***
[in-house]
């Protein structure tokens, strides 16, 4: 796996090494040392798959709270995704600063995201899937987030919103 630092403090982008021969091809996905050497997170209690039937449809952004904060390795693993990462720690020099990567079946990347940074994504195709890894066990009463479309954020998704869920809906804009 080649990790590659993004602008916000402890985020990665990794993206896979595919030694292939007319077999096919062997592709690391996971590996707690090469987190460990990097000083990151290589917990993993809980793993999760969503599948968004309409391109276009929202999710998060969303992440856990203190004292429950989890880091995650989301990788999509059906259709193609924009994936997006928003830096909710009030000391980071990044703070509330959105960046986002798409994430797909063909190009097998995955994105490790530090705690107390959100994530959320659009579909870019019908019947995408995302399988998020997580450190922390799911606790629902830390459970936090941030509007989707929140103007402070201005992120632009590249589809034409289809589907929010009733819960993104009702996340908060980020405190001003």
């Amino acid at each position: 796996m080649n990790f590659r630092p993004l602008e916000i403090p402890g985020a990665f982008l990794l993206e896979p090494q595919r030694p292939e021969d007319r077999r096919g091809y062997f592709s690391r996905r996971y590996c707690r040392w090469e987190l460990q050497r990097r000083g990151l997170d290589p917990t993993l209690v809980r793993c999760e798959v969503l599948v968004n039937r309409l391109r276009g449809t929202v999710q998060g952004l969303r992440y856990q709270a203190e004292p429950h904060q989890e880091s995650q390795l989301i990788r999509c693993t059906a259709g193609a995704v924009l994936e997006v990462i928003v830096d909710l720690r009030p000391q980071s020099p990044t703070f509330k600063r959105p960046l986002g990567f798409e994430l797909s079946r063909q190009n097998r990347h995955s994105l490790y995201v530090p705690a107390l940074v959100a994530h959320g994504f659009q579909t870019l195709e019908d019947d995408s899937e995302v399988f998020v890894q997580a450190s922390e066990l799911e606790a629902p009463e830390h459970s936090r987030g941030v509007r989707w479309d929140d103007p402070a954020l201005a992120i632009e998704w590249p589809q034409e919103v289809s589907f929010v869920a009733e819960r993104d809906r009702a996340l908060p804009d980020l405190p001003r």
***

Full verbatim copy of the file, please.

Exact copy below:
[in-house]
């Protein structure tokens, strides 16, 4: 796996090494040392798959709270995704600063995201899937987030919103 630092403090982008021969091809996905050497997170209690039937449809952004904060390795693993990462720690020099990567079946990347940074994504195709890894066990009463479309954020998704869920809906804009 080649990790590659993004602008916000402890985020990665990794993206896979595919030694292939007319077999096919062997592709690391996971590996707690090469987190460990990097000083990151290589917990993993809980793993999760969503599948968004309409391109276009929202999710998060969303992440856990203190004292429950989890880091995650989301990788999509059906259709193609924009994936997006928003830096909710009030000391980071990044703070509330959105960046986002798409994430797909063909190009097998995955994105490790530090705690107390959100994530959320659009579909870019019908019947995408995302399988998020997580450190922390799911606790629902830390459970936090941030509007989707929140103007402070201005992120632009590249589809034409289809589907929010009733819960993104009702996340908060980020405190001003």
């Amino acid at each position: 796996m080649n990790f590659r630092p993004l602008e916000i403090p402890g985020a990665f982008l990794l993206e896979p090494q595919r030694p292939e021969d007319r077999r096919g091809y062997f592709s690391r996905r996971y590996c707690r040392w090469e987190l460990q050497r990097r000083g990151l997170d290589p917990t993993l209690v809980r793993c999760e798959v969503l599948v968004n039937r309409l391109r276009g449809t929202v999710q998060g952004l969303r992440y856990q709270a203190e004292p429950h904060q989890e880091s995650q390795l989301i990788r999509c693993t059906a259709g193609a995704v924009l994936e997006v990462i928003v830096d909710l720690r009030p000391q980071s020099p990044t703070f509330k600063r959105p960046l986002g990567f798409e994430l797909s079946r063909q190009n097998r990347h995955s994105l490790y995201v530090p705690a107390l940074v959100a994530h959320g994504f659009q579909t870019l195709e019908d019947d995408s899937e995302v399988f998020v890894q997580a450190s922390e066990l799911e606790a629902p009463e830390h459970s936090r987030g941030v509007r989707w479309d929140d103007p402070a954020l201005a992120i632009e998704w590249p589809q034409e919103v289809s589907f929010v869920a009733e819960r993104d809906r009702a996340l908060p804009d980020l405190p001003r």